High inflation is the major internal obstacle that constrains economic growth of Vietnam. Inflation should be kept in check and the budget deficit must be reduced to an acceptable level. Furthermore, in the future years, it will be needed to closely follow changes in production and prices in order not to over-stimulate the economy by means of an easing of financial policies, which might stimulate inflation. 3. Human resource policy With purpose to encourage foreign direct investment in the long run, the Vietnamese government must develop and implement a well planned human resource program.
Professional workers not only use capital in a more effective manner, but also attract more capital inflows from foreign countries. Such human resource policy needs more resources to be given to the education sector. This may decrease the growth rate of real GDP in the short term, but will bring good results in the long term. 4. Weak financial regulation In the wave of globalization Vietnam seems to have entered a period of high economic growth. But state financial regulation still needs to be rationalized.
Rural access to credit still needs to be unblocked in the future. Further progress in establishing a financial system that supports the free
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This also may bring political instability and disturbance of public order in the near future. As indicated earlier, the regional income inequality together with the urbanization that happened over the last two decades have considerably contributed to create serious problems in Vietnam that should be resolved. The urban-rural gap in per capita income is constantly made wider. This, in turn, enhances the movement of the Vietnamese toward urban regions. The rich-poor gap between the urban and rural region is evident.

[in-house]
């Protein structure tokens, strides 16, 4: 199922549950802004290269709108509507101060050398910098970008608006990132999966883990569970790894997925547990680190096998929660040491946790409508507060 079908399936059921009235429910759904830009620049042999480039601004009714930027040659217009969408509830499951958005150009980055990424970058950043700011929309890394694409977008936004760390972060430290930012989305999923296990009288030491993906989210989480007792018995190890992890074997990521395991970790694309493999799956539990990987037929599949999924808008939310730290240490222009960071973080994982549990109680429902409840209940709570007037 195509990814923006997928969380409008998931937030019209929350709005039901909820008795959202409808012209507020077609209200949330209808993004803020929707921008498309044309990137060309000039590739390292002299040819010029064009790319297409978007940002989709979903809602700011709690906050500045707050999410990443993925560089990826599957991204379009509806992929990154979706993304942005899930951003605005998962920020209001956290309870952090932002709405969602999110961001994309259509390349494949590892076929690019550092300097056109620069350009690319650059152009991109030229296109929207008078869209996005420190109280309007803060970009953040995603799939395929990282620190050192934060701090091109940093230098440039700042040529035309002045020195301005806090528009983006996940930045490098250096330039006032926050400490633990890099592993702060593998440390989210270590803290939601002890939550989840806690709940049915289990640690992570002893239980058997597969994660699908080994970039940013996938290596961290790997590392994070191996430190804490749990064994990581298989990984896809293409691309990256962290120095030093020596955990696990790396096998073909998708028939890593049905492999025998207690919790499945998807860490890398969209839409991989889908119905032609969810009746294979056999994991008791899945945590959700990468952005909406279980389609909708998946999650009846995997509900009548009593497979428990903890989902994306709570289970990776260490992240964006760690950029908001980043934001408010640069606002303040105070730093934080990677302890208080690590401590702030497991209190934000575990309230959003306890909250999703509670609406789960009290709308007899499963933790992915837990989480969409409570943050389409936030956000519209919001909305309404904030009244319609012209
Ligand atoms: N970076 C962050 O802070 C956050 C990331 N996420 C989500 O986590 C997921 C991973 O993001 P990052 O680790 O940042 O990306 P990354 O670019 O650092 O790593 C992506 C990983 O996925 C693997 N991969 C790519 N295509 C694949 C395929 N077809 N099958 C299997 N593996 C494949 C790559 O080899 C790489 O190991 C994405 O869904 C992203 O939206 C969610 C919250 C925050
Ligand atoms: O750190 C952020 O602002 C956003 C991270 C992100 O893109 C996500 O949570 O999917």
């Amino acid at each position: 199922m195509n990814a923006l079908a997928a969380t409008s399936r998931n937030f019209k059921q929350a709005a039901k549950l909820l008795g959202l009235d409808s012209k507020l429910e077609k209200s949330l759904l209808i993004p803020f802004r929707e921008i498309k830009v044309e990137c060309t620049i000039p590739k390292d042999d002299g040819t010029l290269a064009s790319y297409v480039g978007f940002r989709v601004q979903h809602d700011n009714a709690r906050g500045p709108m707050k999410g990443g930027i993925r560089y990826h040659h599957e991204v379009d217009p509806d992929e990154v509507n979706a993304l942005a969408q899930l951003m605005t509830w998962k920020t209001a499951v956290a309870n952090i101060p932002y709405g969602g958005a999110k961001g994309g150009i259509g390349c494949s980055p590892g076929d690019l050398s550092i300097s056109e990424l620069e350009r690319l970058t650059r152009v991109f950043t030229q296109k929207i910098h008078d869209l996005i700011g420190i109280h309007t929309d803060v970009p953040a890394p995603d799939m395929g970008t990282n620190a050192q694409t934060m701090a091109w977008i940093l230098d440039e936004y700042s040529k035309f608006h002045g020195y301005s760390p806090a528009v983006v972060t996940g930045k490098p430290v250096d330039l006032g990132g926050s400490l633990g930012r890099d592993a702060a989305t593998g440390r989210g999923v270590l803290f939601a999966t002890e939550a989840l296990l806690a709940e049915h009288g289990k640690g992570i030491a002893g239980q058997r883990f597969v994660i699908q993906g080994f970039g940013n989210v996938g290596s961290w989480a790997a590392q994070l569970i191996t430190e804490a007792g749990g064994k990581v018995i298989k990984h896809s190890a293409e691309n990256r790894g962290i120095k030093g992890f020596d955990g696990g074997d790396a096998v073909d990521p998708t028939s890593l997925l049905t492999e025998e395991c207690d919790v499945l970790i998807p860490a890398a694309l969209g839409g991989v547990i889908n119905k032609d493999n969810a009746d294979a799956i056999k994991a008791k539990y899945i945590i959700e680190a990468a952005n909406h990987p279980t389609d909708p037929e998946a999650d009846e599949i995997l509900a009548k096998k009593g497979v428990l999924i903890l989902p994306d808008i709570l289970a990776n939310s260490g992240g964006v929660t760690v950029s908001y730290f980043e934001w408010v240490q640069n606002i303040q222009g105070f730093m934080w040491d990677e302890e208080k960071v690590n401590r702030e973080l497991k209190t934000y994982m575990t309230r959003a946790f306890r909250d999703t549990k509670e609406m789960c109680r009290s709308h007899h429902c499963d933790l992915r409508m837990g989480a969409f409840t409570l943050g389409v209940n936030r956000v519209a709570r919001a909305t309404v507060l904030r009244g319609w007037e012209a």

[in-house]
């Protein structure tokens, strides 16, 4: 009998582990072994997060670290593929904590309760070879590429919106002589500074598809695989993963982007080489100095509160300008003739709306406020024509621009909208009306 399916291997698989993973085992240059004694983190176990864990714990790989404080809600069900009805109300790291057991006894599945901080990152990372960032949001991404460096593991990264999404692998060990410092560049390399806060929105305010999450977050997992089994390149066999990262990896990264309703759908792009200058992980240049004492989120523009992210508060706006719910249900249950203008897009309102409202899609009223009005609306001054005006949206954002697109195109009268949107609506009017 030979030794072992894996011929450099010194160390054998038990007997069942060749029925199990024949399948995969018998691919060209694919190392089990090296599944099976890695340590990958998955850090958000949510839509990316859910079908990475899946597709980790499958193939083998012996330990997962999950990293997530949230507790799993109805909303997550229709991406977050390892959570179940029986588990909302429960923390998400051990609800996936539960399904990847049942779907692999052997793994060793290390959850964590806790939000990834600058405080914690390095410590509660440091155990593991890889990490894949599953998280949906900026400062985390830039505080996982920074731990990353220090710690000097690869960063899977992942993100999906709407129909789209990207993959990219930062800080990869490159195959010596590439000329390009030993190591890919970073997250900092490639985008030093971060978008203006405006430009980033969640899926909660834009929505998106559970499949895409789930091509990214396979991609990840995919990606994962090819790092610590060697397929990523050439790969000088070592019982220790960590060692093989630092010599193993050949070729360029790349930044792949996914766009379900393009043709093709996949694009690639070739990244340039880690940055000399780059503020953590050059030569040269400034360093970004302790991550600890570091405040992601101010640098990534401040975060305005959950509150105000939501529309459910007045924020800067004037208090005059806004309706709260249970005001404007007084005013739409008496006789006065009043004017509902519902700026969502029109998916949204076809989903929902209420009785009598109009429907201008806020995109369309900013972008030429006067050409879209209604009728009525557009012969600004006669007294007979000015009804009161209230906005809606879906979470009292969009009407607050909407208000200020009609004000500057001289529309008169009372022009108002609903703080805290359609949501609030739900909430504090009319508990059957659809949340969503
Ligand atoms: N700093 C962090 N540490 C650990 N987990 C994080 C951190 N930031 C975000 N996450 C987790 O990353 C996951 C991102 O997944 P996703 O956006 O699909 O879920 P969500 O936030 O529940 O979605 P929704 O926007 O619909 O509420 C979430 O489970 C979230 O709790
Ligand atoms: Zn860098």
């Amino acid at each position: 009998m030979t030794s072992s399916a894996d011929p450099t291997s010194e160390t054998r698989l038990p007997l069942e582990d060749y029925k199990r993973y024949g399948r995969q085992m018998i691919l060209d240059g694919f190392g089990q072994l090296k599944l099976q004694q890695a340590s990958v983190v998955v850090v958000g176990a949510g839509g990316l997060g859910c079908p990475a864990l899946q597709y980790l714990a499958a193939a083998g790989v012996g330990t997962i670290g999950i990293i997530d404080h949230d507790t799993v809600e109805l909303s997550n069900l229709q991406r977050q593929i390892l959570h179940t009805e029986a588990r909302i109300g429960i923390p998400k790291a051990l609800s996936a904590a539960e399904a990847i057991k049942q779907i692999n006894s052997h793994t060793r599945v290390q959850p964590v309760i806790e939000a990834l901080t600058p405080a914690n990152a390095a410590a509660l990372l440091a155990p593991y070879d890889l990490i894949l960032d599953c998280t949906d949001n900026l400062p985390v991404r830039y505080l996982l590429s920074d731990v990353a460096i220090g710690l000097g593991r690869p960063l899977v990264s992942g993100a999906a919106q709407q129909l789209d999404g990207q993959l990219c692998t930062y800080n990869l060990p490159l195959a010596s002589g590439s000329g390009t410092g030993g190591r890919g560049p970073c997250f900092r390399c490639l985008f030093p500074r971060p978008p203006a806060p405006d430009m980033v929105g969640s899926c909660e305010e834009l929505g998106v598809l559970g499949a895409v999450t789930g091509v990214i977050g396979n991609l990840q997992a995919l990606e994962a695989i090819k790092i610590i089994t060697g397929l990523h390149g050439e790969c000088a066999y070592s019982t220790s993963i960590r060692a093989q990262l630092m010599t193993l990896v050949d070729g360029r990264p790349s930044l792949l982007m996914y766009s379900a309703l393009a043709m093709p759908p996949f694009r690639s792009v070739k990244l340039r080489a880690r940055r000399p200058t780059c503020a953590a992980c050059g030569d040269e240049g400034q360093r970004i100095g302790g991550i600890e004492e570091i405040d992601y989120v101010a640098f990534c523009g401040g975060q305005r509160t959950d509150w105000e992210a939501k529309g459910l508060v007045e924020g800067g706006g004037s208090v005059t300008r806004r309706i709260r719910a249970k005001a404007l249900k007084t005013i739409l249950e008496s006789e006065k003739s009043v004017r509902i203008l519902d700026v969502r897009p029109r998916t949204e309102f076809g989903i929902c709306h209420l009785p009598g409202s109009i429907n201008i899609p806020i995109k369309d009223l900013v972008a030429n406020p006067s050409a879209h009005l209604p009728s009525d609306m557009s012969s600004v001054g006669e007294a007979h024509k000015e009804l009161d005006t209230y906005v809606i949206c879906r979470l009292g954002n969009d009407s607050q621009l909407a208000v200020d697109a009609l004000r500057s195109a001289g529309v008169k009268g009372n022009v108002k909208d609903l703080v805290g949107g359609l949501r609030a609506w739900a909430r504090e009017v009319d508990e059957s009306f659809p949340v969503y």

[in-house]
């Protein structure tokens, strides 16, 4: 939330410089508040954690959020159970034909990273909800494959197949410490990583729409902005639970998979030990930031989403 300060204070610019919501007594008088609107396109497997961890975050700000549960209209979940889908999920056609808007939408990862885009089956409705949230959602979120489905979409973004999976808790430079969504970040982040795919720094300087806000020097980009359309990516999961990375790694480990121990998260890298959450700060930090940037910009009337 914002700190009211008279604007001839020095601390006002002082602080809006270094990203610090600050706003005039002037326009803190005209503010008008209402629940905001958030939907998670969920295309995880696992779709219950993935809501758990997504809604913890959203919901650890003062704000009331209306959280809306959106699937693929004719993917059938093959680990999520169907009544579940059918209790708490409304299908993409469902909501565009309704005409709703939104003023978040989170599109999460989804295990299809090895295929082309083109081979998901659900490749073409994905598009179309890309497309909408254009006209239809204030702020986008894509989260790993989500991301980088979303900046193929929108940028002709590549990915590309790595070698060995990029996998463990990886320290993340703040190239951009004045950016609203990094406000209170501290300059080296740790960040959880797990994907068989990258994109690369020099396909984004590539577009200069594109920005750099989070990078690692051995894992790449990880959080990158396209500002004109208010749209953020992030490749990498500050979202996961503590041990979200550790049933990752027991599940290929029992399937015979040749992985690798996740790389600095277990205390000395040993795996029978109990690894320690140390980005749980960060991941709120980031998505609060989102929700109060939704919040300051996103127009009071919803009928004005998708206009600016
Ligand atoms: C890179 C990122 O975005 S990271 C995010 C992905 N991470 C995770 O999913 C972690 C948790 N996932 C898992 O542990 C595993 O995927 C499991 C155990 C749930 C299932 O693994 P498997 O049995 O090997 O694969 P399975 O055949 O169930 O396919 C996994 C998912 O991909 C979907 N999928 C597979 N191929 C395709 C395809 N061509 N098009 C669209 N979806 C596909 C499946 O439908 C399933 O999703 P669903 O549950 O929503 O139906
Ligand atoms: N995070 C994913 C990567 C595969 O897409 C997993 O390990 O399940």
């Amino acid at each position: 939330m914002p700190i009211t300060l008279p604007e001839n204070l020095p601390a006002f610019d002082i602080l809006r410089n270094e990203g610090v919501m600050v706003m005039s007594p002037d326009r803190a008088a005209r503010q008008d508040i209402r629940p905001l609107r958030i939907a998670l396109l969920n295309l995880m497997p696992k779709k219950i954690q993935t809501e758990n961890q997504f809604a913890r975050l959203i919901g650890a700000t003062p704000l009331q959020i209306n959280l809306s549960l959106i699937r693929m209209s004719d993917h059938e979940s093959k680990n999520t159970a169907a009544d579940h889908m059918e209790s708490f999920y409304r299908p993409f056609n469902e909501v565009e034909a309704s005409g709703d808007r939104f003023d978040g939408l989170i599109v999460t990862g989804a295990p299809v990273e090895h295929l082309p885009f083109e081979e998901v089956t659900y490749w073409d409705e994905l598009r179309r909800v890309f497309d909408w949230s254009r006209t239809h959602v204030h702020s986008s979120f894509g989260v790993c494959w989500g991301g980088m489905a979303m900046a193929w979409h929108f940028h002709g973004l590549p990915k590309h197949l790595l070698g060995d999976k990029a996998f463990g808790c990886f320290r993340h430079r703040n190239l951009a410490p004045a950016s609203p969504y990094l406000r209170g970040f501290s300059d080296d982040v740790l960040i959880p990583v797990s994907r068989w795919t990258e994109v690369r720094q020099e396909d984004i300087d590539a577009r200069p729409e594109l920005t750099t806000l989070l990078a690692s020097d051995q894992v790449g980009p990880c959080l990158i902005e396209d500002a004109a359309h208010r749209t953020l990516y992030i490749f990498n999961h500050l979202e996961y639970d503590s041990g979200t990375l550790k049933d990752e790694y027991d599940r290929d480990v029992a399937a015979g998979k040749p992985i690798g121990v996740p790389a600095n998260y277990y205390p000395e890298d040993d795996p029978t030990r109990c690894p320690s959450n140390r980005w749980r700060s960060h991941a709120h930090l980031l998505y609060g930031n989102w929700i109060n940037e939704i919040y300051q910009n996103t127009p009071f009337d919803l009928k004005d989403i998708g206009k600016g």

This, therefore, calls for a careful policy re-examination with respect to several issues. First, the most momentous concern is the country security issue. The poorest Vietnamese region is located right at the border with China. This region is the homeland of many ethnic minorities all inhabiting rural regions. These people are the poorest in the income scale of Vietnam. They do not always recognize themselves as Vietnamese (Benhabib and Rustichini 46).
Second, the problem of social disturbance may gain an explosive size as indicated in Kolko (1997). When the income gap comes to a certain critical level, economic controversies and social quarrels (that can occur between farmers themselves and between rural and urban residents) could become unavoidable. Finally, rural residents can go from their region to urban areas. This would create new urban problems in regard of housing, unemployment and all kinds of poverty-related problems such as crimes, prostitution, falsity, and continuing similarly.